pa rum pum pum pum

I am that little child with that flimsy toy drum strapped around his angular little boy shoulder. Come, they told him. The sticks strike that moon face, commanding air and passers-by to listen to the rhythm, the foolish parade of one. I am that simple, repeat refrain. And even then, he does it better. He found the drum and the sticks and the bravery to begin.

Honest talk, I’m getting a little worked up facing this blank page. I am sad for being gone, sad for not playing my song (foolish as it sounds), sad for hiding my gift under a bushel basket full of distractions – mindless social media and early bedtimes with a tired brain.

My wet mess of a face almost matches the mess I meant to clean in our apartment when Pat left with Zella two hours ago. I don’t know why, but imagining myself into the story of the little drummer boy is just so exactly where I am right now. I guess the small gesture – lifting strap over shoulder and calling on a hidden, inner repertoire – convicts all my defenses.

Whew, I didn’t know I needed this kind of cry – let me take a moment. Let’s all take a moment.

I know – it’s not technically Christmas music. But sometimes the song beating rhythms behind our ribcage isn’t jingling bells. Most times, in my case. The Advent season is not triumphant. It is precious beauty, but it is sad too. We are the reason Jesus came all the way down, all the terrifying way down, from celestial glory to stomachs growling and torrential storms. I am both loved by this act and reminded that there was reason for His condescension. I am the reason.

My proneness to wander so pressed on the heart of God until it broke Him and compassion poured out in the real life of a little babe.

 

Anyway, I salute you – little boy and your silly pa rum pum pum pum refrain. Thanks for being brave enough to bang on your drum and make a grown woman cry while thinking about it. Here is me striking my drum in your honor.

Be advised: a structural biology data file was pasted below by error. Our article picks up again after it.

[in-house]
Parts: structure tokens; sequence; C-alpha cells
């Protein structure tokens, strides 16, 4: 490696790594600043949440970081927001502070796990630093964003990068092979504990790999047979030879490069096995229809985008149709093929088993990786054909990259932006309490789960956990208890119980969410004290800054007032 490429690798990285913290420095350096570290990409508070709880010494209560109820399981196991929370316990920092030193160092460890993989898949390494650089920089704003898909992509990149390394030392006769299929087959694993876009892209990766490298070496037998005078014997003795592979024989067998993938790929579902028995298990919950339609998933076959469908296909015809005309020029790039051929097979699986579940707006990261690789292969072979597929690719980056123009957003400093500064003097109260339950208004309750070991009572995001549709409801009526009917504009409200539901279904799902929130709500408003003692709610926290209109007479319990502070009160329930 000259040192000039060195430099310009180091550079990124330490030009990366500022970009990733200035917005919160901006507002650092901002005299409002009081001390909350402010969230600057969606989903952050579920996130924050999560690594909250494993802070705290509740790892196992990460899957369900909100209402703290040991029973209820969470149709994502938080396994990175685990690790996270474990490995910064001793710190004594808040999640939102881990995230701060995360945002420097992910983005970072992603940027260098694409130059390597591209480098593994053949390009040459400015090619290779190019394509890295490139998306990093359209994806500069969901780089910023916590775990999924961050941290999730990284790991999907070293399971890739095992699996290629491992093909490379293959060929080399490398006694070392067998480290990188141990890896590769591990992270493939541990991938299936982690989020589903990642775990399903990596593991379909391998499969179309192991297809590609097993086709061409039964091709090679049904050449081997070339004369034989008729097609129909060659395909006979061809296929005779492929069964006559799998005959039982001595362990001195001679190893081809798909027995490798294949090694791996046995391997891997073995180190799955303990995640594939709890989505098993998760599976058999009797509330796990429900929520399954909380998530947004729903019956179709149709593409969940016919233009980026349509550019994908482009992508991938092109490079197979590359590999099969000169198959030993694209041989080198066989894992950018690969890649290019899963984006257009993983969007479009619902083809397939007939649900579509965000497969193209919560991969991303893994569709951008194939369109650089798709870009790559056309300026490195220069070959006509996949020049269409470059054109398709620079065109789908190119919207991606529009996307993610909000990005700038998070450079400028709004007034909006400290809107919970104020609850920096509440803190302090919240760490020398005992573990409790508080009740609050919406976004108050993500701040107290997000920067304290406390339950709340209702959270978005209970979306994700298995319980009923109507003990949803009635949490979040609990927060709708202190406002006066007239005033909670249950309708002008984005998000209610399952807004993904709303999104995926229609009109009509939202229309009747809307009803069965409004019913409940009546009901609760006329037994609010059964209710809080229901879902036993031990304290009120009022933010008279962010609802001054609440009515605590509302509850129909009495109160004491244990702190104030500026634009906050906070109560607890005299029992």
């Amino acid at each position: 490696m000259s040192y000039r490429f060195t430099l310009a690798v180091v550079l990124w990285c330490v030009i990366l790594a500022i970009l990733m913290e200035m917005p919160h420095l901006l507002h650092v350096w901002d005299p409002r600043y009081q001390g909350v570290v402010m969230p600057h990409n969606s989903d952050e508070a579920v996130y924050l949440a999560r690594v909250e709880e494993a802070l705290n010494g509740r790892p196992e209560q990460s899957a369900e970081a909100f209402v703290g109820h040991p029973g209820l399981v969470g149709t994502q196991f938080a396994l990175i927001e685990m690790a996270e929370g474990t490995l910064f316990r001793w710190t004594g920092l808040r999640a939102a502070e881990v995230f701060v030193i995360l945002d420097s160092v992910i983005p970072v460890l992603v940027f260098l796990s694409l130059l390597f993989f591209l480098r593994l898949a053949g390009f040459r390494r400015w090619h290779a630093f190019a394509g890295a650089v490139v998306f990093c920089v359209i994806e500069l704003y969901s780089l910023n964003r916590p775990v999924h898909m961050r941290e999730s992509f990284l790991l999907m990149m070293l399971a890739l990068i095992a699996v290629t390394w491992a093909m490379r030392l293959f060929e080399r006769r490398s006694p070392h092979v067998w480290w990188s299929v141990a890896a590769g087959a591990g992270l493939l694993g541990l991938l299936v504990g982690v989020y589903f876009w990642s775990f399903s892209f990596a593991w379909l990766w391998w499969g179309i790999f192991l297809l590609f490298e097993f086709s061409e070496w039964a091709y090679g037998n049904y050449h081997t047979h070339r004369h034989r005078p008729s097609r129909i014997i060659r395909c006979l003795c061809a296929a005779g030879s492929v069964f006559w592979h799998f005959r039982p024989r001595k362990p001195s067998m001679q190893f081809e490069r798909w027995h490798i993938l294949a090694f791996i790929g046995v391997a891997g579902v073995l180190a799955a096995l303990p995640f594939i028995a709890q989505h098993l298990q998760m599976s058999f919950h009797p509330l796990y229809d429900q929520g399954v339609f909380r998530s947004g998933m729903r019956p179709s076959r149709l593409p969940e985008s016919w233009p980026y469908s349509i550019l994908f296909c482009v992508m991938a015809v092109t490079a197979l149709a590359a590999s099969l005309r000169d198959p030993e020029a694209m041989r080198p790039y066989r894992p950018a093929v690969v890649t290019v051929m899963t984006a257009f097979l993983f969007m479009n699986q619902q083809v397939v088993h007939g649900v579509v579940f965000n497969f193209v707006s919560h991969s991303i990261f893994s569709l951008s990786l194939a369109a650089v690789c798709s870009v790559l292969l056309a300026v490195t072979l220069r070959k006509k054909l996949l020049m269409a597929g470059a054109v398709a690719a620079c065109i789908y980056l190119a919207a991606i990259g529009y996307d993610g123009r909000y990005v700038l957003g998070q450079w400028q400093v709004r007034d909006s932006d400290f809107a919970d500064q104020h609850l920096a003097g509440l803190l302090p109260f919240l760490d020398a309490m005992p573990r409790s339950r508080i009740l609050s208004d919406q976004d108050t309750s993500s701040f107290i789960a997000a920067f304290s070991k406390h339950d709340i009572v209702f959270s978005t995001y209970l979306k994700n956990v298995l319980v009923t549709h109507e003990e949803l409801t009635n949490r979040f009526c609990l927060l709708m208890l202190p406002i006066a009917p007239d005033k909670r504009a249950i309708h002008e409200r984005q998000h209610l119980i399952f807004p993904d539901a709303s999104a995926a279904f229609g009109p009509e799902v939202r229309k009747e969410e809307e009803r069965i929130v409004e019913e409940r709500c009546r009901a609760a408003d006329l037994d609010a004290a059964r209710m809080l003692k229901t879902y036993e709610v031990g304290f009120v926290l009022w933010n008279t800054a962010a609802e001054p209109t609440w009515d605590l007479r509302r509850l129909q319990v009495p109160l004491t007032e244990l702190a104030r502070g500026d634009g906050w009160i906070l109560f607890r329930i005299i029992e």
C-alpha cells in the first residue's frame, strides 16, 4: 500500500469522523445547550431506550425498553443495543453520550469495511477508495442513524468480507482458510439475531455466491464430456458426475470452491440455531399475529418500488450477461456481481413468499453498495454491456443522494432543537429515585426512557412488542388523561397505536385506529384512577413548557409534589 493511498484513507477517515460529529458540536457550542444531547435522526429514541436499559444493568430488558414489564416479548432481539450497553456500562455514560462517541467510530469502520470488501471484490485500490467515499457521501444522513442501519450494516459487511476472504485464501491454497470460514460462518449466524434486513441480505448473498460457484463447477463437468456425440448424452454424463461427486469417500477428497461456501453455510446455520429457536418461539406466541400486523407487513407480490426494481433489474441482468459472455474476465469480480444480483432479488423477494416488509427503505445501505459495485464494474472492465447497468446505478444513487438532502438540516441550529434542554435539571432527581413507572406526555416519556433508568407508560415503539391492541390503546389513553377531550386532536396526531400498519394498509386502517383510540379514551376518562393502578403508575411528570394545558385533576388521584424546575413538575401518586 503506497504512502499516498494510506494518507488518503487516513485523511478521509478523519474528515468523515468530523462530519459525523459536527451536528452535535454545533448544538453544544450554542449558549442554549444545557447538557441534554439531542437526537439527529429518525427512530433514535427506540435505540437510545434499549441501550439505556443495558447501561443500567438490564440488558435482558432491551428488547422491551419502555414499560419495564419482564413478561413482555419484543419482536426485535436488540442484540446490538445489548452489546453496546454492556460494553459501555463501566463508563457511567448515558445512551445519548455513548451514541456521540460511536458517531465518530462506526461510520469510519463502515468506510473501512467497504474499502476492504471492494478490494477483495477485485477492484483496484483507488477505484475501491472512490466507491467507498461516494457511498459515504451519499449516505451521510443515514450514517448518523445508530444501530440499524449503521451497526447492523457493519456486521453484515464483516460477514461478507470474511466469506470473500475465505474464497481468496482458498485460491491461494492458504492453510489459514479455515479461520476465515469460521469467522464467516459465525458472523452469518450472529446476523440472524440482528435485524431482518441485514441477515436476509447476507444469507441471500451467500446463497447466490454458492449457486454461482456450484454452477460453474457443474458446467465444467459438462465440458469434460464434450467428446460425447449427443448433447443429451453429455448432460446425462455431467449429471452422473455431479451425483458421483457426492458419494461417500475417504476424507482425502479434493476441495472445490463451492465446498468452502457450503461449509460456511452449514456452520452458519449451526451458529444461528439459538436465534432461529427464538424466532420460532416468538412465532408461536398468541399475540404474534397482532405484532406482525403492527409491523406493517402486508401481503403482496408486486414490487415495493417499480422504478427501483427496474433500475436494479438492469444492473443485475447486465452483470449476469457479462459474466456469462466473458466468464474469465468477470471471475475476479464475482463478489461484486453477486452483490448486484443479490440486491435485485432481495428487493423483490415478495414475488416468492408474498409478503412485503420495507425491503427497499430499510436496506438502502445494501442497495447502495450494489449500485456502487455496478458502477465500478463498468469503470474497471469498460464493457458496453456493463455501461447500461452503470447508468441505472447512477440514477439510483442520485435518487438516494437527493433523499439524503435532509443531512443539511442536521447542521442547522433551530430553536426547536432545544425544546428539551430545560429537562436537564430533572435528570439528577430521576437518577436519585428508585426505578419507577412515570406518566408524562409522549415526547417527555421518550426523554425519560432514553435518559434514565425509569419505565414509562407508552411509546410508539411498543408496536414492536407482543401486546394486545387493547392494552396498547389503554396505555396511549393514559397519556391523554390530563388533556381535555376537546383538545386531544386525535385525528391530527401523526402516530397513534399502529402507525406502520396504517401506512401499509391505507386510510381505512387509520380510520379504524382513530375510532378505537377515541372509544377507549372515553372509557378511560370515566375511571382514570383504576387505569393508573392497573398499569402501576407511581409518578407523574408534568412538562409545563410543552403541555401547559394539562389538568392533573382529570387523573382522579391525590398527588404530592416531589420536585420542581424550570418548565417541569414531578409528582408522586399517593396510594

little things

I have a whole box of random things we’ve exchanged over the years – a wooden piggy bank from a thrift store and a tiny pencil drawing from Germany and a bouquet of plastic flowers from the dollar store in Waterloo, Iowa. Of all the things I could choose to bring to New York, my box of random gifts from Patrick would definitely raise the eyebrows of my minimalist friends.

When he came back from a work trip upstate last fall, he brought several treasures… including this little, red bird caller keychain. I love to picture his face when he gave it to me as he produced an identical one from his own pocket and proudly demonstrated the quiet, high-pitched squeak.

that little red thing squeaks like a little bird
that little red thing squeaks like a little bird

He loves the little things and he invites me to love them, too. It’s hard not to be amused by the question that accompanies every tissue covered treasure, “Isn’t this awesome?”

Because it is, all of it, and I have to grow my eyes bigger to take it in. I generally consider myself a joyful, wonder-filled human – more like the junior high students I work with during the day than the adults I hang out with at night. But, Patrick’s curiosity and love of little things inspires me to take notice, to consider what I might have overlooked.

And this is why I am saying good night to Henry, my statue pet pigeon (who now lives in the decorative bird cage Yeun gave me). I didn’t get the full story on the pigeon, but I imagine Patrick thought it a fitting gift for NYC living because pigeons seem to survive so well here. But (and thank goodness) it’s not just about surviving. Henry is my reminder that ordinary things have stories.

Ordinary days, where I am just an average human doing average things, are beautiful because they are made up of many little stories. Maybe Patrick and one of my favorite sages would be good friends…

“There are no uninteresting things, only uninterested people.”
– G.K. Chesterton